All books in the database, including those offered from American sellers, are priced in the currency appropriate to the market (euros or pounds). "It almost goes without saying that you'd do this, but not all ecommerce [companies] do because technically, it's not completely easy," says Blum. That's because, in part, you have to account for the volatility of currencies.

"When [a visitor does] a search query, we're calculating the different prices in different currencies, based on the daily rates. It's a science in itself."

Step #5. Make internal site search work better for local markets

Shipping books from, say, the US to Germany is expensive. So the search function on each of the sites pulls local selections first.

Those selections are sorted based on price, lower-priced items first. Until about a year ago, the sites' search functions sorted selections with new books first. "We tracked closely to see what happened in terms of buyer behavior. There were definitely some buyers who liked to have the function of newest books first, but the majority wanted lowest-price first."

Surprisingly, says Blum, the new sorting didn't have an impact on average sales price. "We expected that the volume [of sales] would go up, and average price would go down slowly, but it didn't happen."

Buyers still have the opportunity to select how they want results sorted, and Blum has been tracking behavior, "but honestly, there's no clear pattern on how people search our database in terms of completely different behavior between countries," he says.

"What's most important is that we're fast. With a database of 72 million books, you don't want to wait a few seconds for results. If you compare what we have now with two years ago -- then it was six seconds, average. Now we're below 300 milliseconds average. That had a huge impact on our conversion rates."

Step #6. Match promotional offers to local preferences

Given that their country is in a recession, Germans are currently more price sensitive, Blum says.

So, in Germany, he's more likely to see success when content focuses on discounts and bargains. Newsletters and other marketing materials for the German market focus in that direction. "Whereas in France and the UK, we have more high-end buyers," he says. The marketing messages, then, focuses on the product and the value of the product.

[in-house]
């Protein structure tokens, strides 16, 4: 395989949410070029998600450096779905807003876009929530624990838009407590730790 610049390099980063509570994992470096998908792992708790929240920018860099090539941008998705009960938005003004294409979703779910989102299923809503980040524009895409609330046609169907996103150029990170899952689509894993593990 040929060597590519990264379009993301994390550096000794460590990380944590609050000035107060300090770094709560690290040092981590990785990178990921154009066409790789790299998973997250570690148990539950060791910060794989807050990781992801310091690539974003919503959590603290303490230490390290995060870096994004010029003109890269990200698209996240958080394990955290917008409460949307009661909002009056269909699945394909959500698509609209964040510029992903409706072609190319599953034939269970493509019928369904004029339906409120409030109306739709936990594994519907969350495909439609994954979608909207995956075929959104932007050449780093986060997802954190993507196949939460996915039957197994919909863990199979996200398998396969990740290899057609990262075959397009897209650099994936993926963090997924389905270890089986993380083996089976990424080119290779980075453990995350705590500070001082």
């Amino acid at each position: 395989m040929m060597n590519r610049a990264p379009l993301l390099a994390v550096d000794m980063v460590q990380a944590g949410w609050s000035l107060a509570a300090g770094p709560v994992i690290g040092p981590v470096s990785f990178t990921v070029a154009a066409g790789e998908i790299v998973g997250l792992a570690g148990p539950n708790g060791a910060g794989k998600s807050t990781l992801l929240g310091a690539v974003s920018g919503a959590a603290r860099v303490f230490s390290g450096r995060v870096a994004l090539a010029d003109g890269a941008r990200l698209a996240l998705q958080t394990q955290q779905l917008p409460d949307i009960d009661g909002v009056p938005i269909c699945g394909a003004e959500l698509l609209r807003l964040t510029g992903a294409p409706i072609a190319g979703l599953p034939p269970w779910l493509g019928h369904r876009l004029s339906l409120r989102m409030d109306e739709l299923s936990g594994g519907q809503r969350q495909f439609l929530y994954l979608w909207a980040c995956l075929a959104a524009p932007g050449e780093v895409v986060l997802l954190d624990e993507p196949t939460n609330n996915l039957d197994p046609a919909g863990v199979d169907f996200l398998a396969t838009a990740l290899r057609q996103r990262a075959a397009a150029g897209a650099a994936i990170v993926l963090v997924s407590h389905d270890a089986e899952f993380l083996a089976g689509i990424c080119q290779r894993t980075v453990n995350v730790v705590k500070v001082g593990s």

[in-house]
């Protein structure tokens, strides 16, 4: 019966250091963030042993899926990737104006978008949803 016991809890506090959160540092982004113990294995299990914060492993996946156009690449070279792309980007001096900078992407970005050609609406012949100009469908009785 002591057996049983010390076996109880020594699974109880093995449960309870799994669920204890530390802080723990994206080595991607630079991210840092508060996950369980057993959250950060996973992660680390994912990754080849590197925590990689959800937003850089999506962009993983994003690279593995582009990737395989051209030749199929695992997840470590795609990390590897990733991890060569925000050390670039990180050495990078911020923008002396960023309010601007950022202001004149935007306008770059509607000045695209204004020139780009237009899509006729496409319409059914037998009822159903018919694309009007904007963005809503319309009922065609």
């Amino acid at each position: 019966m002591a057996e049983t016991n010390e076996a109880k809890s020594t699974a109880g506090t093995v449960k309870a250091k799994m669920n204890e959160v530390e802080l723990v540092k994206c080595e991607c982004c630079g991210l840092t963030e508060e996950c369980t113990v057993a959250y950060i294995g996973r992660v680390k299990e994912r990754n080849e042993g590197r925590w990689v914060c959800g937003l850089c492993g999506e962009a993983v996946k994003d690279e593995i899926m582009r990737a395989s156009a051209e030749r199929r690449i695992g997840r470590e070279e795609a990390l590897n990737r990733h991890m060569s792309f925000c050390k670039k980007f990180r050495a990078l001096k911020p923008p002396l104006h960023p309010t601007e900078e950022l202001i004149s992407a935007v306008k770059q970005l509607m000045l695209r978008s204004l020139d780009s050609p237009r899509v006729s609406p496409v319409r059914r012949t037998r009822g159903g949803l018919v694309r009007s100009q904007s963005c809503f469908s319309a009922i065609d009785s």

Step #7. Search marketing varies by country

Abebooks' search marketer Marcus Polke notes, "SEM is one of the main pillars of our marketing efforts, but all markets are different in terms of maturity."

Key: The intersection of affiliate and search marketing. If you have a large number of sophisticated affiliates in one country, and you allow them to conduct search campaigns, then your in-house team doesn't have to worry as much about carrying the search load entirely by themselves there. Which is why Abebooks winds up investing more in SEM for Spain and France and less in Germany and the UK, which have very well-developed affiliate bases.

Just like North America, European paid search ads are pricier in markets with more competition. So cost per click on the same keyword might be 50 cents in UK, one dollar in Germany. For example, the term "Old Books" is pricier to buy in Germany than in the UK.

All local markets (Germany, Spain, France, UK) launch search marketing with the same list of translated keywords. (Never bid on English-language words in non-English language countries.) Then the team tested and optimized pay-per-click campaigns separately for each local market.

SEO has lowest conversion rates but brings loads of visitors. PPC campaigns have similar conversion rates across all four countries. No country is drastically better or worse than others. However as you'd expect, existing customers generally convert about twice as well as new visitors.

Useful links related to this article

Main site

UK Site

German site

French site Spanish & Portuguese site

GFEH - the Hamburg Germany paid search ad agency that handles Abebooks' campaigns for four countries:

Related MarketingSherpa Case Study: Sharper Image Tests European Eretail Launch

Note: Abebooks is a member of, a forum for retailing online executives to share information, lessons-learned, new perspectives, insights and intelligence. More info at